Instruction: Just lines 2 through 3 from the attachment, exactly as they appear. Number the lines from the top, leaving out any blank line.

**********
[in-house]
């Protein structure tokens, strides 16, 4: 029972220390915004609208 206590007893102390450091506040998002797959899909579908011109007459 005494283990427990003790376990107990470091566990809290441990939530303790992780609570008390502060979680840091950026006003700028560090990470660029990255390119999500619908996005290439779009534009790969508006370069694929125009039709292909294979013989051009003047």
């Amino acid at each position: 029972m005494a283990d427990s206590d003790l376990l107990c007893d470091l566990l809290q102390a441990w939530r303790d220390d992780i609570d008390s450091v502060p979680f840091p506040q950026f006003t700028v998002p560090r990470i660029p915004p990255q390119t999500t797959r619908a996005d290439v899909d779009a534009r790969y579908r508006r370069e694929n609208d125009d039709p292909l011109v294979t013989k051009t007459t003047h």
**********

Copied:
């Protein structure tokens, strides 16, 4: 029972220390915004609208 206590007893102390450091506040998002797959899909579908011109007459 005494283990427990003790376990107990470091566990809290441990939530303790992780609570008390502060979680840091950026006003700028560090990470660029990255390119999500619908996005290439779009534009790969508006370069694929125009039709292909294979013989051009003047």
């Amino acid at each position: 029972m005494a283990d427990s206590d003790l376990l107990c007893d470091l566990l809290q102390a441990w939530r303790d220390d992780i609570d008390s450091v502060p979680f840091p506040q950026f006003t700028v998002p560090r990470i660029p915004p990255q390119t999500t797959r619908a996005d290439v899909d779009a534009r790969y579908r508006r370069e694929n609208d125009d039709p292909l011109v294979t013989k051009t007459t003047h």